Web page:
54 53 Formal Framework §Always true: P(x 1, …,x n ) = P(x 1 ) P(x 2 | x 1 ) P (x 3 | x 2, x 1 ) … P (x n | x n-1,…,x 1 ) § Given independencies, P(x k | x 1,…,x k-1 ) = P (x k | pa k ) for some pa k  {x 1, …, x k-1 } § Hence So just connect each y  pa i to x i …  DAG structure. Note:-Size of BN is so better to use small pa i. -pa i = {1,…,i – 1} is never incorrect … but seldom min’l… (so hard to store, learn, reason with,…) - Order of variables can make HUGE difference Can have |pa i | = 1 for one ordering |pa i | =i– 1 for another Go Back

55 54 Developing the Model §Source of information + (Human) Expert (s) + Data from earlier Runs + Simulator §Typical Process 1. Develop / Refine Initial Prototype 2. Test Prototype ↦ Accurate System 3. Deploy System 4. Update / Maintain System

56 55 Develop/Refine Prototype §Requires expert useful to have data §Initial Interview(s): To establish “what relates to what” Expert time: ≈ ½ - day §Iterative process: (Gradual refinement) To refine qualitative connections To establish correct operations Expert presents “Good Performance” KE implements Expert’s claims KE tests on examples (real data or expert), and reports to Expert Expert time: ≈ 1 – 2 hours / week for ?? Weeks (Depends on complexity of device, and accuracy of model) Go Back

57 56 Why Reasoning is Hard §BN reasoning may look easy: Just “propagate” information from node to node Z BA C § Challenge: What is P(C=t)? A = Z = ¬BP ( A = t ) = P ( B = f ) = ½ So… ? P ( C = t ) = P ( A = t, B = t) = P ( A = t) * P( B = t) = ½ * ½ = ¼ Wrong: P ( C = t ) = 0 ! § Need to maintain dependencies! P ( A = t, B = t ) = P ( A = t ) * P ( B = t | A = t) z P(A=t|Z=z ) t1.0 f0.0 z P(B=t|Z=z ) t0.0 f1.0 a bP(C=t|a,b ) tt1.0 tf0.0 ft ff P(Z=t) 0.5 Go Back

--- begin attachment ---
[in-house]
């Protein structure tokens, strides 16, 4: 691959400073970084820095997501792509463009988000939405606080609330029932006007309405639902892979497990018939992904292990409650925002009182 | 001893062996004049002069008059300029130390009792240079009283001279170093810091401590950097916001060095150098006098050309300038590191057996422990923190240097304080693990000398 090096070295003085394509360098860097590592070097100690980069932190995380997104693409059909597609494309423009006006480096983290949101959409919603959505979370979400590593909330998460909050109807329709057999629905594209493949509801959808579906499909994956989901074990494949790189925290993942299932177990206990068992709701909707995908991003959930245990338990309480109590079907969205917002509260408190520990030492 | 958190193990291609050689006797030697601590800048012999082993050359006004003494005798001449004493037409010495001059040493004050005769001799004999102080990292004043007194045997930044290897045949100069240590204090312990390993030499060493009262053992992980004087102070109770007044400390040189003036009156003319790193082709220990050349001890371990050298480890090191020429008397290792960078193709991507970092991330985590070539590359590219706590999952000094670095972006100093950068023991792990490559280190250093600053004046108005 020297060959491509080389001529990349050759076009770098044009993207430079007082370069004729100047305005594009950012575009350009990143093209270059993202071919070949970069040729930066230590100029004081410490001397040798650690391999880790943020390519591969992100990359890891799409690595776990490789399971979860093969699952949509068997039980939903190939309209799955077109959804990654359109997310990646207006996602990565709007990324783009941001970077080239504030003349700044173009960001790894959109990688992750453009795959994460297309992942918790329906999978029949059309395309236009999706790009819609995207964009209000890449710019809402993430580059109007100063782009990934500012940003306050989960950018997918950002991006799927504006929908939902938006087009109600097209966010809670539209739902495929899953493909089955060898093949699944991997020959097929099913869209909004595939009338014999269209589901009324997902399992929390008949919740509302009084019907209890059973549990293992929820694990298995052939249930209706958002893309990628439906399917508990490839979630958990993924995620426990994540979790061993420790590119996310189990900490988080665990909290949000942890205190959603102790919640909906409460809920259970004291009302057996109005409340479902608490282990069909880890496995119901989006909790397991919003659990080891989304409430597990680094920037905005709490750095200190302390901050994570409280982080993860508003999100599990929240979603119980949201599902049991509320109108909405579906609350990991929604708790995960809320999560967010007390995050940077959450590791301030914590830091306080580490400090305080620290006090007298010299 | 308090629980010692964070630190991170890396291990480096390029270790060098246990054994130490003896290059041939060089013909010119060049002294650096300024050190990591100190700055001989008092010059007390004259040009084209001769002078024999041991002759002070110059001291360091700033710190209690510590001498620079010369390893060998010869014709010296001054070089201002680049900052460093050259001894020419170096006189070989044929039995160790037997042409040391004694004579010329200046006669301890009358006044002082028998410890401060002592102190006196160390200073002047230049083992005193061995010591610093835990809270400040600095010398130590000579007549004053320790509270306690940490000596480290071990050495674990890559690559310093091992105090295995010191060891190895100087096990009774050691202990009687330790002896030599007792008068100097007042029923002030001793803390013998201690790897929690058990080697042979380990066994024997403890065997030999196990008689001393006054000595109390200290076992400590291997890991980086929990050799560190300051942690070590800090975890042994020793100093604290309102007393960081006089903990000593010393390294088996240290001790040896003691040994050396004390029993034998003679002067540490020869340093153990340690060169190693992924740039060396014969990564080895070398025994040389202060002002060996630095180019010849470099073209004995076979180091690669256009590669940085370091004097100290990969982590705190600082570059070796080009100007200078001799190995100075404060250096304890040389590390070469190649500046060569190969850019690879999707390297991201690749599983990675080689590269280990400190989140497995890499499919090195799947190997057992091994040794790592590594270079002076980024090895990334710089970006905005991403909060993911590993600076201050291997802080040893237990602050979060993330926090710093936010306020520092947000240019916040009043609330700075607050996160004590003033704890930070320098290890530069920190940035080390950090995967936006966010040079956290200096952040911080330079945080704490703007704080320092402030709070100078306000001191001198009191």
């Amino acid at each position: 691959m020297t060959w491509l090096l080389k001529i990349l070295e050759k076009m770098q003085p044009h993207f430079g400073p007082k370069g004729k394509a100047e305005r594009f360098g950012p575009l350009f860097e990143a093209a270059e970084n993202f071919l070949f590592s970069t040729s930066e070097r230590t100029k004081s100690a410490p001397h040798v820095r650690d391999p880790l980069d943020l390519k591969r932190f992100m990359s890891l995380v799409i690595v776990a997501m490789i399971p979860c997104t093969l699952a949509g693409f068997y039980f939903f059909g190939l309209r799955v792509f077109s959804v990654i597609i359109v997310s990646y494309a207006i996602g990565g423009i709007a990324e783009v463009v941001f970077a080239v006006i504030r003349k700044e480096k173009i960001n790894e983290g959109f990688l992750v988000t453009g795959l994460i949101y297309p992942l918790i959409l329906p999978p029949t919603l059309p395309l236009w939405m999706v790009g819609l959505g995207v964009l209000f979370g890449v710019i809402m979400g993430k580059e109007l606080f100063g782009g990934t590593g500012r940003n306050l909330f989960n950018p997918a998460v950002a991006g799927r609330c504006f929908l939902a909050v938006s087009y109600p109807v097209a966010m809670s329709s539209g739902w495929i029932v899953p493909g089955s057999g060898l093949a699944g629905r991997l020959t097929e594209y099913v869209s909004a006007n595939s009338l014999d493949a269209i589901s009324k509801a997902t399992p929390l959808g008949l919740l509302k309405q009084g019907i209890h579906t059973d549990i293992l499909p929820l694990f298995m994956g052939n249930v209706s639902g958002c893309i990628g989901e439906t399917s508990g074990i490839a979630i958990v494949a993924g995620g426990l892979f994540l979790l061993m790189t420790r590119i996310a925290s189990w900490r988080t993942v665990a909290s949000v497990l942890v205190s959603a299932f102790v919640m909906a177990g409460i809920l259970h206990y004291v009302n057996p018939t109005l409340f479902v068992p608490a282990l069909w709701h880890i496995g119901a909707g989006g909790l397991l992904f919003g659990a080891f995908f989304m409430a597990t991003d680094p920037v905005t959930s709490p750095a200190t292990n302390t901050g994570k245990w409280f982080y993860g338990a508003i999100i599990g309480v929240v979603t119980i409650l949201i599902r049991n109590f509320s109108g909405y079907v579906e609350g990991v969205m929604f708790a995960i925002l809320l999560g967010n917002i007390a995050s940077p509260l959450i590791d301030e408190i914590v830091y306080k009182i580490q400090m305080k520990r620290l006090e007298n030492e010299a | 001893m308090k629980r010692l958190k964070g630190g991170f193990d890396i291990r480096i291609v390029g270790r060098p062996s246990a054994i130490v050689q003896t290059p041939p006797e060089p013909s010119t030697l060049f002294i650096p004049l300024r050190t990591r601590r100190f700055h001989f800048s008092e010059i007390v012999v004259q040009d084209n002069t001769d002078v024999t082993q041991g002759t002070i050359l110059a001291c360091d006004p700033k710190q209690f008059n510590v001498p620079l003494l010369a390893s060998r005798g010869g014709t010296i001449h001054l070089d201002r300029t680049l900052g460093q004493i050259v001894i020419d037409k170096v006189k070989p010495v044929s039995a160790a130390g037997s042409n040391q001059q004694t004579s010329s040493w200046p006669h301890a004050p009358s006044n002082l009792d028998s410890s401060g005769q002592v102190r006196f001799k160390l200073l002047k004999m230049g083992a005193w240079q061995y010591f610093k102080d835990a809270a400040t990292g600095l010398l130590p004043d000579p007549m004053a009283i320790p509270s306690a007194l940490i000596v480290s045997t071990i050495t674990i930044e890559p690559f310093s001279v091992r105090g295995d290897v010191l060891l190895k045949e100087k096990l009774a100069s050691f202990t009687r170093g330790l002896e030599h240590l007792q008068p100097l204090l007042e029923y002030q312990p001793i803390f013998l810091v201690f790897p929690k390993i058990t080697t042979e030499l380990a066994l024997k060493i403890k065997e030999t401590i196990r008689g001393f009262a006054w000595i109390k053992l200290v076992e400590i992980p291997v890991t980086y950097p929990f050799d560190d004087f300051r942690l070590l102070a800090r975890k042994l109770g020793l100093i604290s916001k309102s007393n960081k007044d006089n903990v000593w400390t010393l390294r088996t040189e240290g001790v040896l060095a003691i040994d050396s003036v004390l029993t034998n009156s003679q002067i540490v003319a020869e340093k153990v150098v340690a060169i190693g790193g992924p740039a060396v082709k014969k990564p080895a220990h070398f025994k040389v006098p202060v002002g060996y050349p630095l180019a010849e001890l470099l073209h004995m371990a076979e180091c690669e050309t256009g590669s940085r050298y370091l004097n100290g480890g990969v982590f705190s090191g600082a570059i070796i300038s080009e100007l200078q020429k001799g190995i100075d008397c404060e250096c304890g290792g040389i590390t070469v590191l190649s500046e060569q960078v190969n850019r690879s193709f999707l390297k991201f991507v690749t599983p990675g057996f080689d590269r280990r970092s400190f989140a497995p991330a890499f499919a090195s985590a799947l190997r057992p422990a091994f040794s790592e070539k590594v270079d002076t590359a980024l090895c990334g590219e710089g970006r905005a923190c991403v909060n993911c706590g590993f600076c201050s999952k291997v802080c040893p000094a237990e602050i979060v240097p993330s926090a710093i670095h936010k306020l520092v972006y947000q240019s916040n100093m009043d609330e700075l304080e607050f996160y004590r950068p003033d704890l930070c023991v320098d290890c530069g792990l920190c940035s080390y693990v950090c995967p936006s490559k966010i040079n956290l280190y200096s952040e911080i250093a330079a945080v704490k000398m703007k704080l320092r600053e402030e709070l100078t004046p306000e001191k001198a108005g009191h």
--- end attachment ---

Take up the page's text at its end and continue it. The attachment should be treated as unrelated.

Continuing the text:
58 57 Crusher Controller Given observations History, sensor readings, schedule, … Specify best action for crusher “stop immediately”, “increase roller speed by  ” Best == minimize expected cost … §Initially: just recommendation to human operator §Later: Directly implement (some) actions ?Request values of other sensors?

59 58 Approach 1. For each state s (“Good flow”, “tooth about to enter”, …) for each action a (“Stop immediately”, “Change p 7 += 0.32”, …) determine utility of performing a in s (Cost of lost production if stopped; … of reduced production efficient if continue; …) 2. Use observations to estimate (dist over) current states Infer EXPECTED UTILITY of each action, based on distr. 3. Return action with highest Expected Utility

60 59 Details Inputs Sensor Readings (history) Camera, microphone, power-draw Parameter settings Log files, Maintenance records Schedule (maintenance, anticipated load, …) Outputs Continue as is Adjust parameters GapSize, ApronFeederSpeed, 1J_ConveyorSpeed Shut down immediately Step adding new material Tell operator to look State “CrusherEnvironment” #UncrushableThingsNowInCrusher #TeethMissing NextUncrushableEntry Control Parameters

61 60 Benefits Increase Crusher Effectiveness Find best settings for parameters To maximize production of well-sized chunks Reduce Down Time Know when maintain/repair is critical Reduce Damage to Crusher Usable Model of Crusher Easy to modify when needed Training Design of next generation Prototype for design of {control, diagnostician} of other machines Go Back

62 61 My Background PhD, Stanford (Computer Science) Representational issues, Analogical Inference … everything in Logic PostDoc at UofToronto (CS) Foundations of learnability, logical inference, DB, control theory, … … everything in Logic Industrial research ( Siemens Corporate Research) Need to solve REAL problems Theory Revision, Navigational systems, … …logic is not be-all-and-end-all! Prof at UofAlberta (CS) Industrial problems (Siemens, BioTools, Syncrude) Foundations of learnability, probabilistic inference …

63 62 Less Trivial Situations N.b., obs 1 is not always independent of obs 2 given H Eg, FamilyHistoryDepression ‘causes’ MotherSuicide and Depression MotherSuicide causes Depression (w/ or w/o F.H.Depression) Here, P( D | MS, FHD )  P( D | FHD ) ! § Can be done using Belief Network, but need to specify: P( FHD )1 P( MS | FHD )2 P( D | MS, FHD )4 FHD MS D P(FHD=1) fP(MS=1 | FHD=f) fmP(D=1 | FHD=f, MS=m)